Hd. Qurs., Co. “A” 129th Ills. Vols.
Near Alexandria, Va., May 23d 1865
My Dear Wife
We are very busy preparing for the Review to-morrow, but I haste to write a few lines.1 I have recd. only three letters from you since our arrival here, but presume you thought we were cut off from communications & therefore did not write.
Sister Hannah did not get here on Sunday [the 21st]. It has been raining ever since our arrival until to-day. It is very warm, & we fear to-morrow will be a hard day. We leave here at an early hour as we have 8 or 10 miles to march before we reach Washington. Our day’s march can be little less than 20 miles, & much of the way in line which at best is very Severe.2 If it is warm as today, many a poor fellow will fall by the way.
We are all in good health. All necessary arrangements are being made for our muster out, yet we will hardly be able to leave here for a couple of weeks yet. I will write when we reach camp after the Review. I hope to hear from you more frequently. We are all well. Remember me in love to all.
Your affect. Husband
J. F. Culver
- Those that did not draw new clothes repaired and cleaned their old uniforms. Small arms and accoutrements were cleaned and polished, “and preparations made … to appear in a proper condition” for the review. Grunert, History of the 129th Illinois, p. 258. [↩]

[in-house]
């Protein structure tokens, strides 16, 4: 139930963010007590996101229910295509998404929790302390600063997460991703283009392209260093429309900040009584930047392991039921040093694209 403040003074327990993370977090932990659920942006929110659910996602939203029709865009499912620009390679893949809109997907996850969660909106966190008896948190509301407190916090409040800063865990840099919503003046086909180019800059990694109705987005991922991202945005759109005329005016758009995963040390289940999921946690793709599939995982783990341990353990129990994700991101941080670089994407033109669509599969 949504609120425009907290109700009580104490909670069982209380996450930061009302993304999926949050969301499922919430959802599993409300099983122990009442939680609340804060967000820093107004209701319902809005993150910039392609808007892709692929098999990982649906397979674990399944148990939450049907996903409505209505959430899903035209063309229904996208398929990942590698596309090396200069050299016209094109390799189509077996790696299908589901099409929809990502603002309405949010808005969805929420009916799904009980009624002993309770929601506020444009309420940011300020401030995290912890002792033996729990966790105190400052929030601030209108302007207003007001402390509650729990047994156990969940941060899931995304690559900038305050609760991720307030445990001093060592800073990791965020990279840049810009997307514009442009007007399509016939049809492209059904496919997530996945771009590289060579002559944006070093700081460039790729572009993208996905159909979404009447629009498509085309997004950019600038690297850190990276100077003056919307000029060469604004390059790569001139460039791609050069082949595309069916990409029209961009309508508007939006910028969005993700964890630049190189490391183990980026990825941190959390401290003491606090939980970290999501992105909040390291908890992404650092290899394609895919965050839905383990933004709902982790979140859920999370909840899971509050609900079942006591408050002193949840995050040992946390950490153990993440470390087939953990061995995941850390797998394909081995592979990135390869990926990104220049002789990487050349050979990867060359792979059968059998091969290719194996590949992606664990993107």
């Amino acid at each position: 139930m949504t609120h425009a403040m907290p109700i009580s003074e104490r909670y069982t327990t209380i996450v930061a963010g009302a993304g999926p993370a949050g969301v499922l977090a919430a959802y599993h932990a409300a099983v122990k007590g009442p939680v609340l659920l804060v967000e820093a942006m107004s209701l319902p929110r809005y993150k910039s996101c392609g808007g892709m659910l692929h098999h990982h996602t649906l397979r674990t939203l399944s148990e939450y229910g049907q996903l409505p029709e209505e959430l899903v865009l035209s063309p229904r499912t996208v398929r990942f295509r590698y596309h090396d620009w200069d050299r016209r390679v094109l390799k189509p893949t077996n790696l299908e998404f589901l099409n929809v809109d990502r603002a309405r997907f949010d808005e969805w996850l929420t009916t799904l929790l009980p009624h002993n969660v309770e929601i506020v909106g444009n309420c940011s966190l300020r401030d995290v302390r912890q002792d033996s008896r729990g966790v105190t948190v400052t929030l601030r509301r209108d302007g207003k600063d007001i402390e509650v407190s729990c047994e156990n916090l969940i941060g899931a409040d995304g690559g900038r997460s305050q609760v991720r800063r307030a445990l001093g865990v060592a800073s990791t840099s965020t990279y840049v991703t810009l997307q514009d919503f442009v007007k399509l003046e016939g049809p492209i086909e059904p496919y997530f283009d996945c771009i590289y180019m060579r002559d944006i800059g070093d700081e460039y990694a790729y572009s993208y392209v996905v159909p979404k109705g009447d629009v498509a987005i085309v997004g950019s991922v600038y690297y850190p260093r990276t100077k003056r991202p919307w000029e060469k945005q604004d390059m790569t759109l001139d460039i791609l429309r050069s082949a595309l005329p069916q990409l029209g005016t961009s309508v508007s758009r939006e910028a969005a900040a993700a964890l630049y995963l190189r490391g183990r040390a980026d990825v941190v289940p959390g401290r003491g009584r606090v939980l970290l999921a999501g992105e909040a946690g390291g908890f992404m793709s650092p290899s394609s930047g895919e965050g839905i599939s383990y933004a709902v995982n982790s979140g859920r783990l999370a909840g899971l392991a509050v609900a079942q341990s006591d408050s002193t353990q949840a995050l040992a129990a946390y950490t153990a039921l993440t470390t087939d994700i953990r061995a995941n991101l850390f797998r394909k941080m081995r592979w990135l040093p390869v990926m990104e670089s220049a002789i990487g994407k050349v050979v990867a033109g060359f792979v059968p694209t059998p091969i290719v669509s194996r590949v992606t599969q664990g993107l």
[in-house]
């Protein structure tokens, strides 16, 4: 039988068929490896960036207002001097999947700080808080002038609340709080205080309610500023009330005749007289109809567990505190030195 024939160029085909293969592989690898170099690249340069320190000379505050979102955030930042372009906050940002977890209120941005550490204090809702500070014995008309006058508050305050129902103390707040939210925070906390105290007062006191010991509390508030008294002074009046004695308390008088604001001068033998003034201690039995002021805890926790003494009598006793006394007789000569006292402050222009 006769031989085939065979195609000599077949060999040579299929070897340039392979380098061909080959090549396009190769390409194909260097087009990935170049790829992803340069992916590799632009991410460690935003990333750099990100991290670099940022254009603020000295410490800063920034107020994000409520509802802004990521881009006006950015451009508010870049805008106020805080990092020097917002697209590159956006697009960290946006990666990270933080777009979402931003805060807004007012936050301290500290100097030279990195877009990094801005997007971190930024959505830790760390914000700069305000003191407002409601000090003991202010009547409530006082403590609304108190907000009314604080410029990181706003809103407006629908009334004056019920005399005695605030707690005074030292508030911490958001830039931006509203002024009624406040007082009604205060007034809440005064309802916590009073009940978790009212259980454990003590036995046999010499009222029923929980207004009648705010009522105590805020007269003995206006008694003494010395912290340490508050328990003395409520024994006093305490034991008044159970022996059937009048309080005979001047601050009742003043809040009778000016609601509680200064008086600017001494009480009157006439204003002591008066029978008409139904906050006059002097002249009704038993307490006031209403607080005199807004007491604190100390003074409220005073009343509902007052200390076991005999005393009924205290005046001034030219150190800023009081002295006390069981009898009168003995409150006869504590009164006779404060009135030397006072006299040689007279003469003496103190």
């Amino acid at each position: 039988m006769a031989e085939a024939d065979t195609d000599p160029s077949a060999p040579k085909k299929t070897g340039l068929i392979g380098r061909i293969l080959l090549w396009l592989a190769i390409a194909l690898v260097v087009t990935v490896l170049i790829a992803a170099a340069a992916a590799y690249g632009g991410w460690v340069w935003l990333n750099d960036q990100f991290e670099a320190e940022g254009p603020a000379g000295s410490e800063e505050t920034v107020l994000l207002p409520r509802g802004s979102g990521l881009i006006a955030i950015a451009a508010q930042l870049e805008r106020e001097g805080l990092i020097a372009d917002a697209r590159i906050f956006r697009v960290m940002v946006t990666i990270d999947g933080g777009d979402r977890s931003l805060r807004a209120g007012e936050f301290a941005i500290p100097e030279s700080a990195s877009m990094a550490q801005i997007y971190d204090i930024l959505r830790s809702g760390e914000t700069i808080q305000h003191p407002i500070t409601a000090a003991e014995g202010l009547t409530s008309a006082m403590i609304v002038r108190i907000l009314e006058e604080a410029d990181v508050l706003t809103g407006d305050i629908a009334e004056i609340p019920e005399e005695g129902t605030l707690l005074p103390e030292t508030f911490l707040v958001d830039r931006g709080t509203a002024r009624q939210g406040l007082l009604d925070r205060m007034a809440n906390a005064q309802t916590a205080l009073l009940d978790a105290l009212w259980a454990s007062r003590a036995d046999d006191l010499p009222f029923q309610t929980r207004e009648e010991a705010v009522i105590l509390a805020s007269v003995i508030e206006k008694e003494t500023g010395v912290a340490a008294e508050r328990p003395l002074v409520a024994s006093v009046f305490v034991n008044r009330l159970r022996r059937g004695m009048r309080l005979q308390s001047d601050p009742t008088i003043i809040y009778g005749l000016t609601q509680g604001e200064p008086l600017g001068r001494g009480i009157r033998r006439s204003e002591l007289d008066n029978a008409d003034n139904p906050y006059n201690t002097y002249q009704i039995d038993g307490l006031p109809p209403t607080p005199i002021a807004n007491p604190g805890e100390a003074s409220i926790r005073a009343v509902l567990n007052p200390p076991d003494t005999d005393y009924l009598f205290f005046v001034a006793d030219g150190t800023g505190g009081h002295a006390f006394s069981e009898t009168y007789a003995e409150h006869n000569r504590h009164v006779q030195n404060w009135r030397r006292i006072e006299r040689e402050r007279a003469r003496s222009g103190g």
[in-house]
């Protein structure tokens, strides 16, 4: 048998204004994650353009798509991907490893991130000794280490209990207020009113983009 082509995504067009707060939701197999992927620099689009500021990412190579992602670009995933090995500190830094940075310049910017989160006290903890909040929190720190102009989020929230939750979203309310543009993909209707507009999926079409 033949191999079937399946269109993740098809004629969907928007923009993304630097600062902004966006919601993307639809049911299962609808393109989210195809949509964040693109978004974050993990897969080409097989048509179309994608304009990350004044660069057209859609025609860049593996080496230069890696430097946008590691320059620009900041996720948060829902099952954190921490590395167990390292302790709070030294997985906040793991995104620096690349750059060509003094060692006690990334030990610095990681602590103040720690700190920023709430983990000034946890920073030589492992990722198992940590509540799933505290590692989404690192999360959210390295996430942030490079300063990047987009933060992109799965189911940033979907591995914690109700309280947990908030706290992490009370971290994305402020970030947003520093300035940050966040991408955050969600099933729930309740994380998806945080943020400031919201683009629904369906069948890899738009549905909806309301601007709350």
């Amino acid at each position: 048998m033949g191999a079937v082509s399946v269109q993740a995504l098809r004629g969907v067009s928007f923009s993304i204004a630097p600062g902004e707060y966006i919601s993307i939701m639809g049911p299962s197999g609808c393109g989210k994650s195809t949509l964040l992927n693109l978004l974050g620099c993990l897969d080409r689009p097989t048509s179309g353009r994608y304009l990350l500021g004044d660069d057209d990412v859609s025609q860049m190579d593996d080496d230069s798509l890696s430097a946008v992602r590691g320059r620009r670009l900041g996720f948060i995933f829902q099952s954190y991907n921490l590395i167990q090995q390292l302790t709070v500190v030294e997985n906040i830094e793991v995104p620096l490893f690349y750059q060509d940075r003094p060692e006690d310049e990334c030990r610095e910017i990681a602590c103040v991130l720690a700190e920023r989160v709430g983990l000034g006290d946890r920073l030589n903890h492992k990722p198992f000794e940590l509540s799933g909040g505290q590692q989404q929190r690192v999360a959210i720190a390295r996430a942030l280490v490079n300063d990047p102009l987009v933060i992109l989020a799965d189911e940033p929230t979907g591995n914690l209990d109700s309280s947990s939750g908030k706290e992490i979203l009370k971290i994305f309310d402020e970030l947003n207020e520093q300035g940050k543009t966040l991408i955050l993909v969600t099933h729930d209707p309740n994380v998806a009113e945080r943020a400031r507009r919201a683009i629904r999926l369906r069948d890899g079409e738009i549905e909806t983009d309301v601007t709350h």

- Orders issued by General Sherman on the 20th called for soldiers of the Armies of the Tennessee and Georgia to be ready to march at daybreak. The men would fall out without knapsacks, with canteens and one day’s rations in haversacks. Understrength regiments would march in close columns of divisions, and the others in close columns of companies; the artillery in battery front, with close intervals. Regimental and headquarters pack mules would be led in close order in rear of the brigade ambulances. With the Army of the Tennessee in the lead, the columns were to cross Long Bridge and take position on Maryland Avenue at the foot of Capitol Hill and east of the canal. At 9 o’clock a signal gun would be fired, and the head of the column would move out, the units marching by close columns of companies, right in front, guide left. Passing around the Capitol to Pennsylvania Avenue, the column would proceed down the avenue, and past the reviewing stand in front of the White House. All colors would be unfurled from the Capitol to a point beyond the President’s reviewing stand. After passing in review, the units would proceed to their new camps, those of the Army of Georgia to be located northeast of Washington and those of the Army of the Tennessee northwest of the city. O. R., Ser. I., Vol. XLVII, pt. III, pp. 526, 539-40. [↩]